Grape Seed Extract May Benefit Blood Pressure and Cholesterol

Grape seed extract benefits can naturally lower blood pressure and reduce the most dangerous kind of cholesterol.

grape seed extract may provide benefits

Researchers have discovered two grape seed extract benefits: lowering blood pressure and cholesterol.

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Six thousand years ago, the Egyptians recognized the healing power of grapes although they didn’t fully understand why the fruit is so beneficial. Today, we now know how grape seed extract benefits work to naturally lower blood pressure and cholesterol levels. Grape seed extract contains a high percentage of compounds called oligomeric proanthocyanidins (OPCs for short).  OPCs from grape seed extract are flavonoids that have been well-known for some time as potent antioxidants that promote blood vessel strength and optimal eye health. More recently, however, researchers have discovered two new roles for OPCs: lowering blood pressure and cholesterol.

Grape Seed Extract Benefits for High Cholesterol

Oxidized LDL particles play a key role in the formation of arterial plaques and the development of atherosclerosis. Grape seed extract decreased oxidized LDL particles in addition to lowering total and LDL cholesterol in a recent randomized double-blind placebo-controlled study.[1] Fifty-two individuals with mildly high cholesterol were divided into two groups that received either 200 mg/day of grape seed extract or placebo for 8 weeks. The grape seed extract significantly reduced total cholesterol by an average of 10.7 mg/dL, LDL cholesterol by an average of 9.7 mg/dL, and oxidized LDL by an average of 5.5 mg/dL. While triglyceride and very low-density lipoprotein cholesterol were decreased and high-density lipoprotein cholesterol was increased by the grape seed extract, the changes were not statistically significant. The study authors concluded that grape seed extract lowers the risk of atherosclerosis and cardiovascular disorders in people with mild cholesterol abnormalities.

Grape Seed Extract Benefits for High Blood Pressure

When taken as a supplement, GSE has also been shown to significantly lower blood pressure, in some small studies. Two studies performed at the University of California Davis, one in people with metabolic syndrome and one in people with prehypertension, both found that grape seed extract lowers both systolic (the top number) and diastolic (the bottom number) blood pressure. In the first study, 300 mg per day of grape seed extract (MegaNatural BP by Polyphenolics—a patented extract) lowered both the systolic and diastolic blood pressures compared to placebo in subjects with metabolic syndrome.[2] Those in the grape seed extract group experienced average blood pressure reductions of 12 mmHg systolic and 8 mmHg diastolic while those in the placebo group saw no changes. The grape seed extract also decreased the oxidation of LDL particles, lowering the subjects’ risk of atherosclerosis. In the second study, 32 participants with prehypertension (systolic blood pressure of 120-139 mmHg or a diastolic blood pressure of 80-89 mmHg) were randomly assigned to receive grape seed extract (300 mg per day) or placebo for eight weeks.[3] Participants who took the grape seed extract reduced their systolic blood pressure by an average of 8 mmHg and diastolic blood pressure by 5 mmHg. The blood pressure of those in the placebo group did not change.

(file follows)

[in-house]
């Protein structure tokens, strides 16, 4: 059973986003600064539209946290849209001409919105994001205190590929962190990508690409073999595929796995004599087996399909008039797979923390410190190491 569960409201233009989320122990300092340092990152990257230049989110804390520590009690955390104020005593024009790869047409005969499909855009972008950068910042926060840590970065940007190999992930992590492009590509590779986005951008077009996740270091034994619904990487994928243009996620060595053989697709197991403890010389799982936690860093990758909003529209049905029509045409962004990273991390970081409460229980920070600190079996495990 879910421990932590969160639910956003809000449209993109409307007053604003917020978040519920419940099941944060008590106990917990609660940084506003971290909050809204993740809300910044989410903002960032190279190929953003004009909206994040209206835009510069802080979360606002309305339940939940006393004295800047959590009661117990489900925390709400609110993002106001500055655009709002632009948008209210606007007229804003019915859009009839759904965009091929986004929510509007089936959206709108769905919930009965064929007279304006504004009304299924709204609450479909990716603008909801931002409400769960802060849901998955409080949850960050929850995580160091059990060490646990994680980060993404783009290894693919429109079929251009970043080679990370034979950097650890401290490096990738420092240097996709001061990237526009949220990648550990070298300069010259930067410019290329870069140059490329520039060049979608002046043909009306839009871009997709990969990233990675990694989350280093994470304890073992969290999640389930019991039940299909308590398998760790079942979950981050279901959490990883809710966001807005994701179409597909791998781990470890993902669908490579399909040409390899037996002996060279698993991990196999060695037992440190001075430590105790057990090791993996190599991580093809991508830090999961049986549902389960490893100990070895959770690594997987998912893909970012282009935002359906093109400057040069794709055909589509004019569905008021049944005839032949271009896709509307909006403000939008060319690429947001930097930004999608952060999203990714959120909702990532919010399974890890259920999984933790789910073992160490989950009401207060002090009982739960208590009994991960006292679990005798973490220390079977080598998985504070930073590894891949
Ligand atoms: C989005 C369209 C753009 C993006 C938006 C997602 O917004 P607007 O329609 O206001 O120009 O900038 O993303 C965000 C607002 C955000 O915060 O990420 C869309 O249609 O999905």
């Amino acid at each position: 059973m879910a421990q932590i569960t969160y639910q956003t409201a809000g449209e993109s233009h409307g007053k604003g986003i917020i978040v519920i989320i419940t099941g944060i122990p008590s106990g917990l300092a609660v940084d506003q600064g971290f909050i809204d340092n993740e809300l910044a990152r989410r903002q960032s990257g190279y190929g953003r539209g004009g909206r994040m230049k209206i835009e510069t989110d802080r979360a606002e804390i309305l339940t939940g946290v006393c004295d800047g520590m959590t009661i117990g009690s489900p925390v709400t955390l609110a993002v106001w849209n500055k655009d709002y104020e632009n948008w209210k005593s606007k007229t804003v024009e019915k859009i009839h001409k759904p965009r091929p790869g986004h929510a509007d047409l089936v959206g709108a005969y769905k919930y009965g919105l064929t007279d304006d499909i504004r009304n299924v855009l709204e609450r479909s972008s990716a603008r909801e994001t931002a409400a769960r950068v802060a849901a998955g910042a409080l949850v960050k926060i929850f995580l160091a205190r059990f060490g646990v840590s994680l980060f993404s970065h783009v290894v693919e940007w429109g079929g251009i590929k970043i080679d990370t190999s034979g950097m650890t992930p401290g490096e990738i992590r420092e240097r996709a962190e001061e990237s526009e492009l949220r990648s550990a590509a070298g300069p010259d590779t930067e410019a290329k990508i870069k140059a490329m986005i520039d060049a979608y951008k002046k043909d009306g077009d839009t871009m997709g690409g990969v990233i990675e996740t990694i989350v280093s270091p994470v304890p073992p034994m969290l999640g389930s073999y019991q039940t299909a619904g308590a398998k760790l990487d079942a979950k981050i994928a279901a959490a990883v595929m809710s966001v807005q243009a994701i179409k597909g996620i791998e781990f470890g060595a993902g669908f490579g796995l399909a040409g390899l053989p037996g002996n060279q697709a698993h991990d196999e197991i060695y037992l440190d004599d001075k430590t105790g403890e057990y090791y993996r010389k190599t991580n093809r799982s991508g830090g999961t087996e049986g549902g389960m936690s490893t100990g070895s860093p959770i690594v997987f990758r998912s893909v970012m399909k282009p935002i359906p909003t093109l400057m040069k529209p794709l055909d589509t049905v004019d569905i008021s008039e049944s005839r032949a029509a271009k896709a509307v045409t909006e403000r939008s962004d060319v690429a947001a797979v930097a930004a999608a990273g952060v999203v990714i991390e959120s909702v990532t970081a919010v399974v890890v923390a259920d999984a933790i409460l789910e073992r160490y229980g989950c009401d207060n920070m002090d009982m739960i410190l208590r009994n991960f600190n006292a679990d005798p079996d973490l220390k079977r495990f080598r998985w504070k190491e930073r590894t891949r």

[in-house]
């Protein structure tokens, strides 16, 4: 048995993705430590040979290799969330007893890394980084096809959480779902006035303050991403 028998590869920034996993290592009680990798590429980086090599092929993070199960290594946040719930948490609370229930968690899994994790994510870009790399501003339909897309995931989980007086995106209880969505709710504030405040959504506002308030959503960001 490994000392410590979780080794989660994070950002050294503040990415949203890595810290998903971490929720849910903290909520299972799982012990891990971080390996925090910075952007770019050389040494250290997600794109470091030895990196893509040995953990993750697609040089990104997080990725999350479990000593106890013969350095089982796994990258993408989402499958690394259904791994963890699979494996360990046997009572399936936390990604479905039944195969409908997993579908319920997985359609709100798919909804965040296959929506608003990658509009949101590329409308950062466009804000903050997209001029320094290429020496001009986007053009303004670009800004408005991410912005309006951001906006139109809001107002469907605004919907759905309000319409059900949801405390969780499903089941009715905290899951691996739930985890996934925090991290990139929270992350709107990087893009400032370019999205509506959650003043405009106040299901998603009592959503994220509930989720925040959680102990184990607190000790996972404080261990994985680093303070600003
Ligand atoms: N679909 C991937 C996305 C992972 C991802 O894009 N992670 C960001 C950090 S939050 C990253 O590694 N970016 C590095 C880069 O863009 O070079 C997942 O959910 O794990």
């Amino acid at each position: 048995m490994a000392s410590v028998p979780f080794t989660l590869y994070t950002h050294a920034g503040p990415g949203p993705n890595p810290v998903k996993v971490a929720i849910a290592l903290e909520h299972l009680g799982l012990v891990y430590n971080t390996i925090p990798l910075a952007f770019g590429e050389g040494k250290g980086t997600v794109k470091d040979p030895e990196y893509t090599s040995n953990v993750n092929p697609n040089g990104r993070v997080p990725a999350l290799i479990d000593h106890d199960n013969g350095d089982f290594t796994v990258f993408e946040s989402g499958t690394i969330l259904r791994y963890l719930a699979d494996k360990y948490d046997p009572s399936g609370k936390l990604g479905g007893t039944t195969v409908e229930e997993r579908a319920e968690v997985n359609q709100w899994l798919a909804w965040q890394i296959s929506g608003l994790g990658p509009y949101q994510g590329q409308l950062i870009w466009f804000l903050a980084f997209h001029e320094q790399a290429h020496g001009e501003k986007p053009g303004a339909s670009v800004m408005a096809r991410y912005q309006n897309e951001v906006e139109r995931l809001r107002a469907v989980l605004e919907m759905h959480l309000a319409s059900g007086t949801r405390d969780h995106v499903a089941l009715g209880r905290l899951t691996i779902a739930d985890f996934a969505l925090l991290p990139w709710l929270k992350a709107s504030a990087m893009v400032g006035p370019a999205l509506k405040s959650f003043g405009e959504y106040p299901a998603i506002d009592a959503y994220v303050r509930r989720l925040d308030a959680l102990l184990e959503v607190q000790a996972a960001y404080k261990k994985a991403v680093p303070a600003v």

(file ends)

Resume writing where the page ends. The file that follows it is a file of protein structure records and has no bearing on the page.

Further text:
How to Use Grape Seed Extract

Grape seed extract is one of the most powerful antioxidants yet discovered. To take advantage of this natural compound for lowering blood pressure and cholesterol, look for grape (vitis vinifera) seed extract, standardized to contain at least 92%-95% polyphenols (including OPCs). The proper grape seed extract dosage is to take 300 mg once a day or split the dose. Take the grape seed supplement for a full 12 weeks to get optimal results. Grape seed extract is not associated with side effects and there are no reported interactions between grape seed extract and any medications or supplements.

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SOURCES

[1] J Med Food. 2013 Mar;16(3):255-8.


Originally published in 2013, this post is regularly updated by the editors of University Health News.


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Kathleen Jade, ND

Dr. Kathleen Jade is a naturopathic physician and served for many years as the Medical Director and Editor-In-Chief of Natural Health Advisory Institute. She has been licensed as a primary … Read More

View all posts by Kathleen Jade, ND

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